- These shares came out of my 1
^{st}bucket (with 50 shares still remaining). - $60 sale price – $50 buy price = $10 profit per share, $500 profit total (50 shares x $10)

- These shares came out of my 1
- December 10, I sold 100 shares for $55
- The first 50 come out of my first bucket.
- $55 sale price – $50 buy price = $5 profit per share, $250 profit total
- The next 50 shares come from my second bucket.
- $55 sale price – $65 buy price = $10 loss per share, $500 loss total

I would record my total “realized gains” as $500 + $250 – $500 = $250. This is what I would report to the IRS, and be taxed on. I held all of these stocks for less than a year, so this is considered “Short Term Gains”.

### FIFO Unrealized Gains

For my unrealized gains, I need to calculate the remaining buckets against the $75 closing price on December 31.

- I still have 100 shares remaining from my second bucket, bought at $65 each
- $75 closing price – $65 buy price = $10 profit per share, $1000 profit total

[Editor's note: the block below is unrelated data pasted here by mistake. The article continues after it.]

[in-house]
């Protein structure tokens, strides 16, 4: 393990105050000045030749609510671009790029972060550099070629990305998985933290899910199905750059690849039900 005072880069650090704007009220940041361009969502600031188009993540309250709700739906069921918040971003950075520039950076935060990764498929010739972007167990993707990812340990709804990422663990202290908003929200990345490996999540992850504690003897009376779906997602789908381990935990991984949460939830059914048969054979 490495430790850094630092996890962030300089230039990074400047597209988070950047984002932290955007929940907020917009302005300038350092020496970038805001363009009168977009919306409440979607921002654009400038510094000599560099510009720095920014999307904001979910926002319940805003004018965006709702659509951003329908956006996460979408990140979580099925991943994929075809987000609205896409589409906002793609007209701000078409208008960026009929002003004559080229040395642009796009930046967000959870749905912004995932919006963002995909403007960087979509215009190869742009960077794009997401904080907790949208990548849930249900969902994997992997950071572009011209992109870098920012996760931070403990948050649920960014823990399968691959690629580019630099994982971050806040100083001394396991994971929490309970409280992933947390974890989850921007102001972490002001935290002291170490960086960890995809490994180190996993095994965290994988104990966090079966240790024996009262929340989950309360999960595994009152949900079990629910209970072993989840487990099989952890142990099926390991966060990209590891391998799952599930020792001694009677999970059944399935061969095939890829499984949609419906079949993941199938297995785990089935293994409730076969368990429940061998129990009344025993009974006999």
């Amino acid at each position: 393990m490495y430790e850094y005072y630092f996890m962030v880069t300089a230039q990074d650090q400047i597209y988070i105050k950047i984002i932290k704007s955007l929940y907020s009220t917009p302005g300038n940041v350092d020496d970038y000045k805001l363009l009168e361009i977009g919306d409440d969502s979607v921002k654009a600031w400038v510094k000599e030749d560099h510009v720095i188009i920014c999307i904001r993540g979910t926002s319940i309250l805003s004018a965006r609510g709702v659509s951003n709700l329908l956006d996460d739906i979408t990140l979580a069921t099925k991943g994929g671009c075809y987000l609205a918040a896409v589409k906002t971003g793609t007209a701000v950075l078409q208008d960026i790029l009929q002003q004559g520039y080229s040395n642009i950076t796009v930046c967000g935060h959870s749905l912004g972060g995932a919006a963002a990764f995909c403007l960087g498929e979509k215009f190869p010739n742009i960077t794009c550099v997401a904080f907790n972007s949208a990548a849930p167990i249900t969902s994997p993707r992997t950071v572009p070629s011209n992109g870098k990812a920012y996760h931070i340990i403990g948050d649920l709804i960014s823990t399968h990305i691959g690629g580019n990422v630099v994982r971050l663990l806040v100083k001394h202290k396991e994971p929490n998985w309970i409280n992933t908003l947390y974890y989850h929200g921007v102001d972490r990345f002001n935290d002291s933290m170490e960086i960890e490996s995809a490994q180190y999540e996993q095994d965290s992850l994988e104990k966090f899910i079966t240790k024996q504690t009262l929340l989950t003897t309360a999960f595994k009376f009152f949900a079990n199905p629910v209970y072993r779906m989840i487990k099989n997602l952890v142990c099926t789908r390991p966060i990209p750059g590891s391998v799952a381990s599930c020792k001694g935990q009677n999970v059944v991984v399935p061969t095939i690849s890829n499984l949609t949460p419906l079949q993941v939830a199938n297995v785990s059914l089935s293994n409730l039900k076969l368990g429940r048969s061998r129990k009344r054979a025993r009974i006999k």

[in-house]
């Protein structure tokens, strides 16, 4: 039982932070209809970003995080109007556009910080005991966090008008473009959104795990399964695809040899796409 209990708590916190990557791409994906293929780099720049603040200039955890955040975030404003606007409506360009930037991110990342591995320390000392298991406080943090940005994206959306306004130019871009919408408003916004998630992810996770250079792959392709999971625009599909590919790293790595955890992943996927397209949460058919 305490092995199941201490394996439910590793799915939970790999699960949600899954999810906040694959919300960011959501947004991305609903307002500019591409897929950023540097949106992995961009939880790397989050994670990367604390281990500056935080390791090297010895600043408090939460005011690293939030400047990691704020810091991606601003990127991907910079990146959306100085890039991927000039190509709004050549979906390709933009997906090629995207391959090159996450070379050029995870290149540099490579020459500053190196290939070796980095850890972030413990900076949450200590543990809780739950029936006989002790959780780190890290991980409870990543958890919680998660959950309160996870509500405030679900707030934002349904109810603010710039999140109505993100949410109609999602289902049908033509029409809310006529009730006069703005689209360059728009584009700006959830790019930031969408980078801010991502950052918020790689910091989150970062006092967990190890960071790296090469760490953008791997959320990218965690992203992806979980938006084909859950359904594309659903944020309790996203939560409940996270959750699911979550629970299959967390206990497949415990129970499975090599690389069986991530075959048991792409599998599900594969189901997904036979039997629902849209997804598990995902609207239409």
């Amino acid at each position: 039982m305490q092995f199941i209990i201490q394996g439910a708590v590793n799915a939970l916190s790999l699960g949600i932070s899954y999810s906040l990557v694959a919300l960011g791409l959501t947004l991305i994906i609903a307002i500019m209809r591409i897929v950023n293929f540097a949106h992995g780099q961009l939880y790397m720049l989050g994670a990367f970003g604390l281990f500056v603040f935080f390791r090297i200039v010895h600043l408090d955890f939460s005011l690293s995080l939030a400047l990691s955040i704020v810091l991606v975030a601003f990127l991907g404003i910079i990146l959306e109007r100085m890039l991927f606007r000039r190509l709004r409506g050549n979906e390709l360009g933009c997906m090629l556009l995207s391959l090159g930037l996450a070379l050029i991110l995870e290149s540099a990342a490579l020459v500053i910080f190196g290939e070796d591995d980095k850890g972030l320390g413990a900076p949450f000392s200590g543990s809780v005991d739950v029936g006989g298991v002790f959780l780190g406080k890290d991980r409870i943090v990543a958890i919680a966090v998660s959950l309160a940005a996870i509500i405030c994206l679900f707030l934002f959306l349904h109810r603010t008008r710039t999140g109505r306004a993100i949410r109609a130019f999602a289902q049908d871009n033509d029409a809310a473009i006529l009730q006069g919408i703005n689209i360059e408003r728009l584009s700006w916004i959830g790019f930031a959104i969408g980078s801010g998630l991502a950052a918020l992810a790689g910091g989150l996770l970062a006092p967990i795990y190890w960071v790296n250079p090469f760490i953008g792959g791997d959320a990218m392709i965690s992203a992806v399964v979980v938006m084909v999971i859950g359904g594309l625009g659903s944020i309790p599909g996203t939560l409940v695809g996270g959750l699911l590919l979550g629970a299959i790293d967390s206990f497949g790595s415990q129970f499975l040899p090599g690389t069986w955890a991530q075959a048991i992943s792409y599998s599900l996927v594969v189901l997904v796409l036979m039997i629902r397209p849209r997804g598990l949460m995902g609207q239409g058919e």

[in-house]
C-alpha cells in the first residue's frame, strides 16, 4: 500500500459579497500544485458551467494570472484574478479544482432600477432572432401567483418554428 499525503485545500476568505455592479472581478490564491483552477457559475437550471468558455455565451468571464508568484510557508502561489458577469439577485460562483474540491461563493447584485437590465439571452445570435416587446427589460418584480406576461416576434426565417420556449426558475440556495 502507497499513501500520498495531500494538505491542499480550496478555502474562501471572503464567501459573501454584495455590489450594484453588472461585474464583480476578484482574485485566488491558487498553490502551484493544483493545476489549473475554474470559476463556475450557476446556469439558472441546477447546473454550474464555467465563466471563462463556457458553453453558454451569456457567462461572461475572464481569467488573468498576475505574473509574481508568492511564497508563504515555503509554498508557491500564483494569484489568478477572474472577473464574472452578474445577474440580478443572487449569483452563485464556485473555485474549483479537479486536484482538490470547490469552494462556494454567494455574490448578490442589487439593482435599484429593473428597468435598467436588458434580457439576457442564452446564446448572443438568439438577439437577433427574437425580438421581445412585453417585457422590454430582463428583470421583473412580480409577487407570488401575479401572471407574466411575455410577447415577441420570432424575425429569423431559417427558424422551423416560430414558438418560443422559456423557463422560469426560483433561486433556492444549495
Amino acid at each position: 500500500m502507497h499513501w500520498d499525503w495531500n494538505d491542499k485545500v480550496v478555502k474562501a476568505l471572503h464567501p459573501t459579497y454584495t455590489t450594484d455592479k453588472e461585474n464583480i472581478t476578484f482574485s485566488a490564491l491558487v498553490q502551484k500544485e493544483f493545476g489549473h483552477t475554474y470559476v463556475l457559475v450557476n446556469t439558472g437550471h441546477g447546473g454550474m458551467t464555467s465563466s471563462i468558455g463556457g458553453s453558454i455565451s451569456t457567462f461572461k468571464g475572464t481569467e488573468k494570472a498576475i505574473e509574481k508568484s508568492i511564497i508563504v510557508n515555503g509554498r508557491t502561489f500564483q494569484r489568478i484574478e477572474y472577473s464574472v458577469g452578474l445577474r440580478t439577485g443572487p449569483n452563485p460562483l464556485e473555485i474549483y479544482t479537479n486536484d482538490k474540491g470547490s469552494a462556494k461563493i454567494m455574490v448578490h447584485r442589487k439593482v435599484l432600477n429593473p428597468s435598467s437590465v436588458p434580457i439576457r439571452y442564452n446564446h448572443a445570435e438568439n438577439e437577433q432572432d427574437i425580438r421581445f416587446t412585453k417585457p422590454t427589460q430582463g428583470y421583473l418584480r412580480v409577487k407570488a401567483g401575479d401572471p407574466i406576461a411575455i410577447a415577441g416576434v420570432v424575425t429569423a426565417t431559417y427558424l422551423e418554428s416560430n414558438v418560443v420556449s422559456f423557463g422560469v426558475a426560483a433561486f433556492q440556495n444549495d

- I also have 50 shares from my third bucket, bought at $70 each.
- $75 closing price – $70 buy price = $5 per share, or $250 total.

I would record my total “unrealized gains” as $1000 + $250 = $1250. I don’t report this to the IRS, and am not taxed on it.

My “Realized” plus “Unrealized” gains is $250 + $1250 = $1500.

## Last In, First Out (LIFO)

LIFO uses the same bucket system but goes in the opposite direction. The stocks you bought most recently are the ones you sell first. Let’s look at our buckets again:

- I bought 100 shares at $50 on January 3. This is my first “bucket”.
- I bought 150 shares for $65 on June 21. This is my second “bucket”.
- I bought 50 shares for $70 on September 30. This is my third “bucket”.

### LIFO – Realized Gains

With LIFO, I need to empty the newest bucket before going to the next.

- On March 10, I sold 50 shares for $60.
- These shares came out of my 1
^{st}bucket (with 50 shares still remaining). These are the only shares I owned at the time of this sale, so it is the same as FIFO. - $60 sale price – $50 buy price = $10 profit per share, $500 profit total (50 shares x $10)

- These shares came out of my 1
- On December 10, I sold 100 shares for $55.
- I start by taking shares out of my third bucket (the most recent shares I bought). There are 50 shares in my third bucket, so I take those out first.
- $55 sale price – $70 buy price = $15 loss per share, $750 loss total.
- The next 50 shares come out of my second bucket (my next-newest shares)
- $55 sale price – $65 buy price = $10 loss per share, $500 loss total

With LIFO, the total is $500 – $750 – $500 = $750 realized loss.

### LIFO – Unrealized Gains